Dual eye-tracking



Dual Eye Tracking (DUET) consists of using 2 eye tracking devices to investigate collaborative mechanisms at a depth that has never been attained before. Eye tracking methods are not new; what is new that they are now stable enough to investigate complex phenomena such as collaborative problem solving and collaborative work or  collaborative learning. This topic lies at the frontier between computer science (groupware research and machine learning) and cognitive science (learning mechanisms and gaze analysis).



Cross-recurrence is a general way to explore the coupling between two dynamical systems. In cross-recurrence plots like the ones shown above, each axis is the timeline of one system and the colored points show whether the two systems are in the same state at a given lag in time (the diagonal corresponds to synchronicity). In the context of dual gaze, the dark points on the diagonal represent two people looking at the “same thing” at the “same time”.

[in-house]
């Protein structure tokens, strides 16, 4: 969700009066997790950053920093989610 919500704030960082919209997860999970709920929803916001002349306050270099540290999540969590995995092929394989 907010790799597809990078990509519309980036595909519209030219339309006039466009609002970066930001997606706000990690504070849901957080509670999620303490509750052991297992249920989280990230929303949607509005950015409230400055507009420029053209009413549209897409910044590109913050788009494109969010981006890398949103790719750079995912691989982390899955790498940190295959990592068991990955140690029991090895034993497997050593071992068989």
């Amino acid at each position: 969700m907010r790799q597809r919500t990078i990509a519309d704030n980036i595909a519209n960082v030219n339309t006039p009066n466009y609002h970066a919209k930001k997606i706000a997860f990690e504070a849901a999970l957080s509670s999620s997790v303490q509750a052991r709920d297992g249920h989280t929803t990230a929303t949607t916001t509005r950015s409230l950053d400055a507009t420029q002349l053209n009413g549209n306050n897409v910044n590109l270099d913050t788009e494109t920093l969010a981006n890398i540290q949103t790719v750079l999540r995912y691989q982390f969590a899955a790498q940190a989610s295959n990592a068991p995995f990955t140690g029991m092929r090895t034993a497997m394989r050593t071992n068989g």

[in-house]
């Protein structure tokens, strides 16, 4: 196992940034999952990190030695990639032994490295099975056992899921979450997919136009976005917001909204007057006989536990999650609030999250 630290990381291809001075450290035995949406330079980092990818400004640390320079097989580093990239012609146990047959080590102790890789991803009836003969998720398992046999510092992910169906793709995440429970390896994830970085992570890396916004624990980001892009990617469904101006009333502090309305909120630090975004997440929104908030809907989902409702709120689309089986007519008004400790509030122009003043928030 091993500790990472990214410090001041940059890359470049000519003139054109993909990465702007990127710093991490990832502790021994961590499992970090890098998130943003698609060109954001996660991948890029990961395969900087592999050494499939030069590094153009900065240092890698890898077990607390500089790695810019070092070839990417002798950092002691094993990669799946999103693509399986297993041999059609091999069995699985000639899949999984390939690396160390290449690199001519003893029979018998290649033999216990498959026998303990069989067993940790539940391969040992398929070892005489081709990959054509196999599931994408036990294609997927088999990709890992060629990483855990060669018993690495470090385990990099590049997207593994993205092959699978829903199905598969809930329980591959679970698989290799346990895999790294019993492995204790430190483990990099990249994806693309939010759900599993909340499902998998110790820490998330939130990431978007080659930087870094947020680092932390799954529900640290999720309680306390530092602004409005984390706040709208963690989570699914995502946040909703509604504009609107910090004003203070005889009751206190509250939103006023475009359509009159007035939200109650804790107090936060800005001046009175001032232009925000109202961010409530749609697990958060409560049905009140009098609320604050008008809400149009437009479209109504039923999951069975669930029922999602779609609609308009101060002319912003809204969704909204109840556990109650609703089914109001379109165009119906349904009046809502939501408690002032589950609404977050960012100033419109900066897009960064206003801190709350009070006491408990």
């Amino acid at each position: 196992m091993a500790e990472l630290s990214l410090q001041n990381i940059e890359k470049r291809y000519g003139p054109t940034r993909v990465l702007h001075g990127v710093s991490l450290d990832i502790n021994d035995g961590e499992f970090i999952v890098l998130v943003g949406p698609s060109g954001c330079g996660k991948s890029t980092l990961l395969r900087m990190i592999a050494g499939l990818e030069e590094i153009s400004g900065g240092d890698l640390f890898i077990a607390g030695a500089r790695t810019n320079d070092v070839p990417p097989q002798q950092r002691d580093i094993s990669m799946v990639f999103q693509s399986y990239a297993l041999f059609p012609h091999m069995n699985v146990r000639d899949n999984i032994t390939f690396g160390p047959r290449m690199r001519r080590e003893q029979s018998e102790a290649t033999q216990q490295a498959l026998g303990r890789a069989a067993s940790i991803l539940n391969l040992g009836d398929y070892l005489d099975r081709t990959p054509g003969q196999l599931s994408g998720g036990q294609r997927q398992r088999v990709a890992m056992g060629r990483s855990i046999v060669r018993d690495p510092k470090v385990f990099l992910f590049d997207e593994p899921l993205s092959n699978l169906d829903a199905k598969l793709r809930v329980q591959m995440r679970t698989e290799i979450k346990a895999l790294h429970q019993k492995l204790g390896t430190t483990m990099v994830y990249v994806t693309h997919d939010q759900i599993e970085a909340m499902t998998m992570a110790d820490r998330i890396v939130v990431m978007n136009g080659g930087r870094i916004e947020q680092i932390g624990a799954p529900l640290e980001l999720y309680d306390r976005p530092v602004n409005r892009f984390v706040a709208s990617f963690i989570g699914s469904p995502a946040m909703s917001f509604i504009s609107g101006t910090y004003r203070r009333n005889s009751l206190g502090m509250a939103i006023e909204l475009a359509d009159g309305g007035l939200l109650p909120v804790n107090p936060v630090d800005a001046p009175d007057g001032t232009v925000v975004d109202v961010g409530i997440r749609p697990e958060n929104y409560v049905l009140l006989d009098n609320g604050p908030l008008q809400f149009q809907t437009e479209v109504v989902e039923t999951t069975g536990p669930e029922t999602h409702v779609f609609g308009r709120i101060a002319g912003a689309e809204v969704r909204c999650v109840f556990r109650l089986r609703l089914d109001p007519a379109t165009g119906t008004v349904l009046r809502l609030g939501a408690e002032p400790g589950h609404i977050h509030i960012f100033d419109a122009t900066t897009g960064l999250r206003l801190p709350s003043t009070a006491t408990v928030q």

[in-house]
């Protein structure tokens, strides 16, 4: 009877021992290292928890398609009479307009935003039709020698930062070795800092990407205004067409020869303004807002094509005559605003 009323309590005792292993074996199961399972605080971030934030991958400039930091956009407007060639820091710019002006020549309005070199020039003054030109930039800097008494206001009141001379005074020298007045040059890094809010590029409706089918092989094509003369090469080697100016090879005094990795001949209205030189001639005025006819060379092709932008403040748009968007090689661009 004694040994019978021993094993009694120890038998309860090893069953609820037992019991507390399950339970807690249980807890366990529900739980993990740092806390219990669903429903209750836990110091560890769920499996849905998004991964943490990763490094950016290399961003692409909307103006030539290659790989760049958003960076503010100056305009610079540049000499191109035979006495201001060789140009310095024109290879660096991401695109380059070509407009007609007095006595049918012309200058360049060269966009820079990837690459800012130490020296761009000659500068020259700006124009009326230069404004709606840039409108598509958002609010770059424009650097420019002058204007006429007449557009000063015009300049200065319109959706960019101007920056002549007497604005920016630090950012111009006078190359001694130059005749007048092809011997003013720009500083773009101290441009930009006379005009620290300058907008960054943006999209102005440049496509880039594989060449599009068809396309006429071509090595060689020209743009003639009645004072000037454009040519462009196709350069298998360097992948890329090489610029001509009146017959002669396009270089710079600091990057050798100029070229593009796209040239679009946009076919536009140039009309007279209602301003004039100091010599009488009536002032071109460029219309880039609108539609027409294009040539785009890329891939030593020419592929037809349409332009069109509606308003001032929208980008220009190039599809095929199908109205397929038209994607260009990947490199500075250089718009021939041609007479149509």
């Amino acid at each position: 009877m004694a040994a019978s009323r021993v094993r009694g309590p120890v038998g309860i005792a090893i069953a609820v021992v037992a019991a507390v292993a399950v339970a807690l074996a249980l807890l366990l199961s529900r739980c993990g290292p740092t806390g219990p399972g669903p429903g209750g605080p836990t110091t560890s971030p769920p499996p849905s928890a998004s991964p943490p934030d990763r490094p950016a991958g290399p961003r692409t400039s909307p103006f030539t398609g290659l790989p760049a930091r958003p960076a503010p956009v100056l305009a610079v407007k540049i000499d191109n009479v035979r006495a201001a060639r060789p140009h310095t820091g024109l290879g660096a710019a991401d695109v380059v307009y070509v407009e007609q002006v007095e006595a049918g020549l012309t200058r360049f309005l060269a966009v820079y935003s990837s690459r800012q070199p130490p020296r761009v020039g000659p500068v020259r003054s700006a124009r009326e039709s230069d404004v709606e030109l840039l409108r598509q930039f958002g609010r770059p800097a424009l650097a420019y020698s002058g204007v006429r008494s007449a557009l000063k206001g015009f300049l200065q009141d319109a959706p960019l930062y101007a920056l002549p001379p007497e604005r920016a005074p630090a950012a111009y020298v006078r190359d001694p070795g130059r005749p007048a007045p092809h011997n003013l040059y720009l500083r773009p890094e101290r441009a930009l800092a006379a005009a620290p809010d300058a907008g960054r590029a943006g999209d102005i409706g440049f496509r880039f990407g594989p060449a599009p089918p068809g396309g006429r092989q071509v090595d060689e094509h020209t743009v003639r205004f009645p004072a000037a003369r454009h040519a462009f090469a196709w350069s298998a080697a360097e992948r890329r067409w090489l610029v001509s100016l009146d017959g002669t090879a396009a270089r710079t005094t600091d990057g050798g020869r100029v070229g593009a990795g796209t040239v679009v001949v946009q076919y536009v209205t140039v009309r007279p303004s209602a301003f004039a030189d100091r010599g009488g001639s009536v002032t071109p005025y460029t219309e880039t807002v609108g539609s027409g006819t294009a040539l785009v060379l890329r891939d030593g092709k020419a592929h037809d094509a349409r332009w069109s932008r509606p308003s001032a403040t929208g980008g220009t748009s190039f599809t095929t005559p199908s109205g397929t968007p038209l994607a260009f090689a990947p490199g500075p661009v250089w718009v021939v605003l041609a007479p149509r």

The two cross-recurrence plots above correspond to a 10 minutes long interaction of two programmers reading JAVA code. The graphs are strikingly different. For the dyad on the left, the density of recurrence points on the diagonal is not very marked. The numerous white stripes are indicative of frequent scrolling. For the dyad on the right, clearly defined rectangular areas appear along the diagonal of the plot. This pattern is indicative of gaze coupling, where the two programmers look at the same parts of the code within a few seconds of each other, and hence explore the code together. We have found that high cross-recurrence is one criteria for a good collaboration flow.



We ran several behavioral experiments in which people have to collaborate through a shared workspace. We have collected more than 35 millions raw gaze points, aggregated into 1 million fixations, produced by 600 subjects. 

Our main and most stable finding is that the gaze coupling between collaborators is predictive of the quality of their interaction. Simply put, when the gaze of a speaker and a listener follow each other (with some delay), they will understand each other better, and (sometimes) achieve better problem-solving performance.